In this exhibit, Ruth Schreiber shows works which represent significant markers of time gone by. Past events are described through a combination of elements that were part of those occurrences, evidence of people and of memories. The sculptures conceal a treasure trove of the artist’s views on life and matter.
The pieces in the exhibit are ceramic, glass, iron, found objects and black-and-white photographs.
The artist named every piece. The relationship between the actual work and its name serves as a conduit for the observer, since there is more here than meets the eye. Each sculpture carries different material baggage, and corralling the works together in one space creates a microcosm of her world.
Ruth Schreiber presents works that diverge in character, with a surprises and with humor.
The sculptures express a deep familiarity with the subject matter, and with the materials she chose to use. Ruth describes life and death cycles simultaneously. Alongside works that express yearning and sadness, another piece is called “Two Right Answers", as a logical conclusion that enables existence. "Newton's Third Law of Motion" provides an opportunity to borrow physics terms such as strength, body, resistance for use in the context of an internal discourse. The use of metaphor enables a fresh look at one work, and extends that view to the entire exhibit.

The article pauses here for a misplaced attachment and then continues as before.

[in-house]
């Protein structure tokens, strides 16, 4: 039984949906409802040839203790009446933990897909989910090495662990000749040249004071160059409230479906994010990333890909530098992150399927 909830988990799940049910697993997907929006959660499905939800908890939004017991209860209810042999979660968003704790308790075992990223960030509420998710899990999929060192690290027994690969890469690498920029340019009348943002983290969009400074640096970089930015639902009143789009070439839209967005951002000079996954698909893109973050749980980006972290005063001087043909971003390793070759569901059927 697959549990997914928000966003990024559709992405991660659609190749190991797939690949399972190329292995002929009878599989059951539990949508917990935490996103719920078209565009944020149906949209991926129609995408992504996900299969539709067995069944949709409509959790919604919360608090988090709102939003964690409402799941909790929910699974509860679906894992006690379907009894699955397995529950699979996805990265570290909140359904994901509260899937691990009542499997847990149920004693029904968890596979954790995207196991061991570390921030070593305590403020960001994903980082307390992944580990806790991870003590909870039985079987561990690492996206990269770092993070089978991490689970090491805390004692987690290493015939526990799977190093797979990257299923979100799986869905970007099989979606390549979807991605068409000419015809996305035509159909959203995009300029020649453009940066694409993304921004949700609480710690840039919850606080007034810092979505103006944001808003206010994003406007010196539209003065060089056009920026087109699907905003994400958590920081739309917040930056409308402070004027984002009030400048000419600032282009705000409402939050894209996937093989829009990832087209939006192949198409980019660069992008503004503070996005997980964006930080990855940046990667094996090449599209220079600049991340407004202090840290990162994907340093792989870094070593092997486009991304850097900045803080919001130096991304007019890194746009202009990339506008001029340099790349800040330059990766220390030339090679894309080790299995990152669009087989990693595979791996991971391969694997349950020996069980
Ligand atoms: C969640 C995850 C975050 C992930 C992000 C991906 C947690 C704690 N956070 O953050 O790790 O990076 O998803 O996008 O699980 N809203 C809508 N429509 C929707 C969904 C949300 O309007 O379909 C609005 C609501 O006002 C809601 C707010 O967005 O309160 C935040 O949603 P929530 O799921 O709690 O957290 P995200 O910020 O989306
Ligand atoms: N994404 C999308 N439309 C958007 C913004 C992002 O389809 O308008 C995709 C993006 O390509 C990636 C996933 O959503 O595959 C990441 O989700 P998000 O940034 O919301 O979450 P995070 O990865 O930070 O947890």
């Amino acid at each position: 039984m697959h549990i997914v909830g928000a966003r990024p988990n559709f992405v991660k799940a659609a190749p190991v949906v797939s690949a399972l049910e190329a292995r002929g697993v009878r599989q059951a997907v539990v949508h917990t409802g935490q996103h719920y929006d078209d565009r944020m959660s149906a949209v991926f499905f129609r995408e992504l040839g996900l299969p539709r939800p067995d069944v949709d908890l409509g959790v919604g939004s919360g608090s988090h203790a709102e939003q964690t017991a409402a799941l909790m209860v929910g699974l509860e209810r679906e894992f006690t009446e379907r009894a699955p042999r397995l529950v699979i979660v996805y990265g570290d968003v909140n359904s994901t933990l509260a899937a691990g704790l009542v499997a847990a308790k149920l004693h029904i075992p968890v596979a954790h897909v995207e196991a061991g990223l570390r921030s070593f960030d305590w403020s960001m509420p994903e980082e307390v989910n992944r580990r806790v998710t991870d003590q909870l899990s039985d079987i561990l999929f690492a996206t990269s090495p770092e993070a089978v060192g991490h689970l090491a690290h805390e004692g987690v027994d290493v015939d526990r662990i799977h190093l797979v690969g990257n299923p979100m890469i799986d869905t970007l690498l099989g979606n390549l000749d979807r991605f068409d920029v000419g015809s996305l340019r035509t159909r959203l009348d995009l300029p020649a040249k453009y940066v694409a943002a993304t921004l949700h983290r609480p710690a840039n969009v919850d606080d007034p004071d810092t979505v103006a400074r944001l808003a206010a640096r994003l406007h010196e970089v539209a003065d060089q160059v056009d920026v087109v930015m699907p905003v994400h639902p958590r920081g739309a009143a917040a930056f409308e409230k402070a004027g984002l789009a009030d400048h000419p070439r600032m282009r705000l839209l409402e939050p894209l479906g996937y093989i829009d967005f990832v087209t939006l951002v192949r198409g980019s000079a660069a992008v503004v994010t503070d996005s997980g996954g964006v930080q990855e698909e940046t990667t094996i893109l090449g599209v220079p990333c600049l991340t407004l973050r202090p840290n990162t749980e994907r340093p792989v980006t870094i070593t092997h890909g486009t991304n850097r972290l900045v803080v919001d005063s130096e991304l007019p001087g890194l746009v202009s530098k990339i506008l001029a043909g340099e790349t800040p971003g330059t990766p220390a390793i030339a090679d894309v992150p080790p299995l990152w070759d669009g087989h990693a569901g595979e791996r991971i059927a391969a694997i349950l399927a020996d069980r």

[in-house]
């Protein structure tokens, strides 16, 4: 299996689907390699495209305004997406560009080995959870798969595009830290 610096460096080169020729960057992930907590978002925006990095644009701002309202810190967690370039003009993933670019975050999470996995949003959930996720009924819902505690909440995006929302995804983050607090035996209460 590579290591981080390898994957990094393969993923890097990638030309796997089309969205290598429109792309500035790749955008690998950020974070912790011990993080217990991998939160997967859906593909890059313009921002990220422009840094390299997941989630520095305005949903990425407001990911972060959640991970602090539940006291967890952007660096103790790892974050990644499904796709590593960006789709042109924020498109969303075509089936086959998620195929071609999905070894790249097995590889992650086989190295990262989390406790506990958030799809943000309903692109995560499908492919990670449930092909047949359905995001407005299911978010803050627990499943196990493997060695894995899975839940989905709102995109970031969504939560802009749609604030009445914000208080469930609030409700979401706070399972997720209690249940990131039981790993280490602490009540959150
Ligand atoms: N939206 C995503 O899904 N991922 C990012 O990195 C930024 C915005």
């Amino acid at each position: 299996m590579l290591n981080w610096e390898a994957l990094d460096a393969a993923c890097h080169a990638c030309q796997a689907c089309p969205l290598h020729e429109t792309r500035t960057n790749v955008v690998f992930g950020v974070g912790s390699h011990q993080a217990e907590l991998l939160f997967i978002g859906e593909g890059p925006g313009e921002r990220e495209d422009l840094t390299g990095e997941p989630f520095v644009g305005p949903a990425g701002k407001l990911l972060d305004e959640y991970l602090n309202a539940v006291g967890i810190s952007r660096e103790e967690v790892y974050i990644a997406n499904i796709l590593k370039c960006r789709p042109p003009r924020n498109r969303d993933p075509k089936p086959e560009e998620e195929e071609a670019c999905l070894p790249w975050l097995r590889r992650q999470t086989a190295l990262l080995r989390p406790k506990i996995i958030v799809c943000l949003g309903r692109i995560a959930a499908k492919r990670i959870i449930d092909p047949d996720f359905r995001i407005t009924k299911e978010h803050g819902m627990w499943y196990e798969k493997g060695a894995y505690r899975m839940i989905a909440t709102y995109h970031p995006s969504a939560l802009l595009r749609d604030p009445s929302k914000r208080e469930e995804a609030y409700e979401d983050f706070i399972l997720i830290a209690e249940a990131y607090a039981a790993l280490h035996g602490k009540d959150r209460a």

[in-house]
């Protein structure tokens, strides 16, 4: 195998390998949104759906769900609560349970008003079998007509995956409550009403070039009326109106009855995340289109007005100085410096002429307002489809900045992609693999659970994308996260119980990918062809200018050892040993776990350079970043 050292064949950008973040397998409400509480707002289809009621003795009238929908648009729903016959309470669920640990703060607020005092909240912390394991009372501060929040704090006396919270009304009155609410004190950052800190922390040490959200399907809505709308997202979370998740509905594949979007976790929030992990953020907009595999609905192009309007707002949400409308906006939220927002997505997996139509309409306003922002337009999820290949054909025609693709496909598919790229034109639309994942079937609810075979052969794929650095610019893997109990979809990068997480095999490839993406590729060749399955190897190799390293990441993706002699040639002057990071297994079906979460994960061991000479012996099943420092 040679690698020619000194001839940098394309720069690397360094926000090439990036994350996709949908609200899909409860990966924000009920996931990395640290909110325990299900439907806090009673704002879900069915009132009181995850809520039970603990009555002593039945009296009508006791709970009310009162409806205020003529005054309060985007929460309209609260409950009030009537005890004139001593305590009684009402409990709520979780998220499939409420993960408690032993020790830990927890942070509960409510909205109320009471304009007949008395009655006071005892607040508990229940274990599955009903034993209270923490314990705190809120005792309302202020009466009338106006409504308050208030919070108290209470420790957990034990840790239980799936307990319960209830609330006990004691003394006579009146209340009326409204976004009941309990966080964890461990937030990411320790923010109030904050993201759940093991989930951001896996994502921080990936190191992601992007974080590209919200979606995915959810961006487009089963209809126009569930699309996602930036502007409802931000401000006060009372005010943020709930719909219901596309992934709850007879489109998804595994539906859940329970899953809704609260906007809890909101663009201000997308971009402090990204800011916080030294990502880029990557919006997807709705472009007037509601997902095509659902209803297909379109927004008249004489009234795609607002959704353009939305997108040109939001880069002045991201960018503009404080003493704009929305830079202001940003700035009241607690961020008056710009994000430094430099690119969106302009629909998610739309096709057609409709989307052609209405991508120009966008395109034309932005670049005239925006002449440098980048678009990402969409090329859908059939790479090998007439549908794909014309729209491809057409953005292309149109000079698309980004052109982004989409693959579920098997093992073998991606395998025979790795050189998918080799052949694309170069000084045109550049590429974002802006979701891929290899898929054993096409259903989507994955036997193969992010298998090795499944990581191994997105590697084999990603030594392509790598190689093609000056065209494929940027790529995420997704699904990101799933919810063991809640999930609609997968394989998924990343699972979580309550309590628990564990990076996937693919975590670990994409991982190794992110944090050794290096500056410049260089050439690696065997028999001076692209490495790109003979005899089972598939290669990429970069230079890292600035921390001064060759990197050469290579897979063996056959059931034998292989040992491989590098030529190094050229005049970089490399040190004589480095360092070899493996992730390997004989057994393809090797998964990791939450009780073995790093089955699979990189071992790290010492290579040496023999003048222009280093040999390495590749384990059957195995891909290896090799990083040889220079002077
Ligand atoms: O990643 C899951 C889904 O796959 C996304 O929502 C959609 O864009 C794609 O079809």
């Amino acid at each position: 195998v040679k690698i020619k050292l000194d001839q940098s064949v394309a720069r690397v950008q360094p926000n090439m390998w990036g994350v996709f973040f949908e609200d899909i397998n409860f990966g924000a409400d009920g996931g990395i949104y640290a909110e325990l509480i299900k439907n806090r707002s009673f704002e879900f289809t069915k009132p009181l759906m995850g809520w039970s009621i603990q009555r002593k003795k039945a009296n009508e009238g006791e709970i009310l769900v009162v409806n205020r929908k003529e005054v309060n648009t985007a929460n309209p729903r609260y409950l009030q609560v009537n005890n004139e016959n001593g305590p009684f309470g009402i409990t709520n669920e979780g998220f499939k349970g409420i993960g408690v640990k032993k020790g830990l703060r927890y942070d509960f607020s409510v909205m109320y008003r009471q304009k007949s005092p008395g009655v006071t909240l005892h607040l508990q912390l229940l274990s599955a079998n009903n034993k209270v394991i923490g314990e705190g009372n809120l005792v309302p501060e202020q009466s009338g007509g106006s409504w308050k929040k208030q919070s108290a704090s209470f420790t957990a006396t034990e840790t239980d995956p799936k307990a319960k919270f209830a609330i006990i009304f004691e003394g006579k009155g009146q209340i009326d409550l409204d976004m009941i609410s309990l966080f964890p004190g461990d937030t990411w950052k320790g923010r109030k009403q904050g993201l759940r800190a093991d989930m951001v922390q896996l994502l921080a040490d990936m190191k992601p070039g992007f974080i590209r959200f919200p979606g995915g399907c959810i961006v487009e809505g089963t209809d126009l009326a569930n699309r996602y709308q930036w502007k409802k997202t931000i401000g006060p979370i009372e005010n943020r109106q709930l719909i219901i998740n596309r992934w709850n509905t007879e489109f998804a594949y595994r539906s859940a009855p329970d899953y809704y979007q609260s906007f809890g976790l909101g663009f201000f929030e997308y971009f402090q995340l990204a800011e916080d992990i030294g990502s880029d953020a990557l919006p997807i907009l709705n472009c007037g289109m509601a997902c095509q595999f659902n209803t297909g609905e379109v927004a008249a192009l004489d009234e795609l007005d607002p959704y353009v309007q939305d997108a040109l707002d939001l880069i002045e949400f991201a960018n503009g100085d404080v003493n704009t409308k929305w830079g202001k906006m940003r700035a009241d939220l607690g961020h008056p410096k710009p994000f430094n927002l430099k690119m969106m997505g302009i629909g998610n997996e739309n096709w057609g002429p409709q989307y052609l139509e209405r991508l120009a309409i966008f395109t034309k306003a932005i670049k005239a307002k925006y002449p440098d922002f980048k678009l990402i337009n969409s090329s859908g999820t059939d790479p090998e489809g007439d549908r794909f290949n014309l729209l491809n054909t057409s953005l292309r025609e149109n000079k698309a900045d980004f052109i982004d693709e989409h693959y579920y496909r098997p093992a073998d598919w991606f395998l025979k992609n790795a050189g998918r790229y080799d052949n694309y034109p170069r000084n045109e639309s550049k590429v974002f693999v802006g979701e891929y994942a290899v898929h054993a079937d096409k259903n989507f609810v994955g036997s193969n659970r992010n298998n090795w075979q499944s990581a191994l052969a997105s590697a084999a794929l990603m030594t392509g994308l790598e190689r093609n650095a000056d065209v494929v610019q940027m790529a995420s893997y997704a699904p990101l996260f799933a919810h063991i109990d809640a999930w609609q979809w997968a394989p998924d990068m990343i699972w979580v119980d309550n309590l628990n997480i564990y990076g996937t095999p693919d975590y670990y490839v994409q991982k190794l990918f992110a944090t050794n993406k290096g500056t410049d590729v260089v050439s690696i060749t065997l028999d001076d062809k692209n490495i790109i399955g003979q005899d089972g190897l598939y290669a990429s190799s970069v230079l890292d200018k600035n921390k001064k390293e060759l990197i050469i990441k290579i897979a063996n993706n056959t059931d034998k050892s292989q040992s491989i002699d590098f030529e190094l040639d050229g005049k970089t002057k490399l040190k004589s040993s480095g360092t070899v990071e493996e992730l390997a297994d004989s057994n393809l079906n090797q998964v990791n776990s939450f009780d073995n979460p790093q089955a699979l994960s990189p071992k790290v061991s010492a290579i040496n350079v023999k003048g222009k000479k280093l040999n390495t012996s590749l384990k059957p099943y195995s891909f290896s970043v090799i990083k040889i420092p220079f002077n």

The observing neighbors are presented by Ruth in six black-and-white photographs. The neighbors' faces, sketched in porcelain, are documented permanently. They will be preserved as a digital file, recognizable in the future based on the shape of their faces. This depiction is distancing, and an expression of power. The exhibit might be experienced as music: a fugue perhaps. The fugue is a composition intended for several parts, but characterized by the distinctive sound of each of the parts, which interweave to create a pleasant listening experience. One might imagine a number of people speaking simultaneously, but with such harmony as to enable listening to them all at once.
Strolling between the works is complex and challenging; some pieces overwhelm, while others are obscure. Ruth Schreiber knows sisterhood, she packages pain, she receives or writes a cryptographic letter, she opposes changes to the natural order, she is flooded with memories that she is afraid to lose; she has a winged angel, and the bones of her hand sprout with fresh grass. The heaviness that characterizes the subject matter of her works does not come to the fore in the gallery.
Another significant sphere is the space between the observer and the work, a space intended for critique, and for myriad possibilities of experience and consideration.
Go on, Spoil Yourself, suggests the artist.
Talia Tokatly June 2020